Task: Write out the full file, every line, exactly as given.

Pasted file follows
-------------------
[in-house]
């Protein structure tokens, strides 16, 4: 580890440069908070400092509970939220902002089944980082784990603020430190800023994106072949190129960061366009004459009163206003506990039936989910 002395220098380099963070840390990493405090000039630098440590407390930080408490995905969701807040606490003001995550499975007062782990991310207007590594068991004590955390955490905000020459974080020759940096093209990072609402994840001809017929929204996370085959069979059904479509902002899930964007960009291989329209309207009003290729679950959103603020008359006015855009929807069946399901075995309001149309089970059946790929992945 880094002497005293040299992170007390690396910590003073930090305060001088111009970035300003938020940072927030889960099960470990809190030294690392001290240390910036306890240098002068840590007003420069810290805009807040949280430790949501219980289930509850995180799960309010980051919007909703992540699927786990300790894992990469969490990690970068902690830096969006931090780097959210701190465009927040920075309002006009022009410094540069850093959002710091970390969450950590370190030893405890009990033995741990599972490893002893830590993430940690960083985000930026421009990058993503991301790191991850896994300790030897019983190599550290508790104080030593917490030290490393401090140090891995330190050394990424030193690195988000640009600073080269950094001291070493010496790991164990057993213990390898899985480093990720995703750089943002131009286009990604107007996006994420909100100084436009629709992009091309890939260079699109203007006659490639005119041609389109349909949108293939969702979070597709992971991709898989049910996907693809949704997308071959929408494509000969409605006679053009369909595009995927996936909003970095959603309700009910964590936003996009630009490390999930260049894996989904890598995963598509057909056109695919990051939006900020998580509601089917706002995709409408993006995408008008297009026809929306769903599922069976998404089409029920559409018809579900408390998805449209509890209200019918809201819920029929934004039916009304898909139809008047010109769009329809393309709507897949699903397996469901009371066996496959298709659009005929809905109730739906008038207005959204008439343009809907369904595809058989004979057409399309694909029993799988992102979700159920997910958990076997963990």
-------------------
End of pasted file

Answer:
[in-house]
């Protein structure tokens, strides 16, 4: 580890440069908070400092509970939220902002089944980082784990603020430190800023994106072949190129960061366009004459009163206003506990039936989910 002395220098380099963070840390990493405090000039630098440590407390930080408490995905969701807040606490003001995550499975007062782990991310207007590594068991004590955390955490905000020459974080020759940096093209990072609402994840001809017929929204996370085959069979059904479509902002899930964007960009291989329209309207009003290729679950959103603020008359006015855009929807069946399901075995309001149309089970059946790929992945 880094002497005293040299992170007390690396910590003073930090305060001088111009970035300003938020940072927030889960099960470990809190030294690392001290240390910036306890240098002068840590007003420069810290805009807040949280430790949501219980289930509850995180799960309010980051919007909703992540699927786990300790894992990469969490990690970068902690830096969006931090780097959210701190465009927040920075309002006009022009410094540069850093959002710091970390969450950590370190030893405890009990033995741990599972490893002893830590993430940690960083985000930026421009990058993503991301790191991850896994300790030897019983190599550290508790104080030593917490030290490393401090140090891995330190050394990424030193690195988000640009600073080269950094001291070493010496790991164990057993213990390898899985480093990720995703750089943002131009286009990604107007996006994420909100100084436009629709992009091309890939260079699109203007006659490639005119041609389109349909949108293939969702979070597709992971991709898989049910996907693809949704997308071959929408494509000969409605006679053009369909595009995927996936909003970095959603309700009910964590936003996009630009490390999930260049894996989904890598995963598509057909056109695919990051939006900020998580509601089917706002995709409408993006995408008008297009026809929306769903599922069976998404089409029920559409018809579900408390998805449209509890209200019918809201819920029929934004039916009304898909139809008047010109769009329809393309709507897949699903397996469901009371066996496959298709659009005929809905109730739906008038207005959204008439343009809907369904595809058989004979057409399309694909029993799988992102979700159920997910958990076997963990």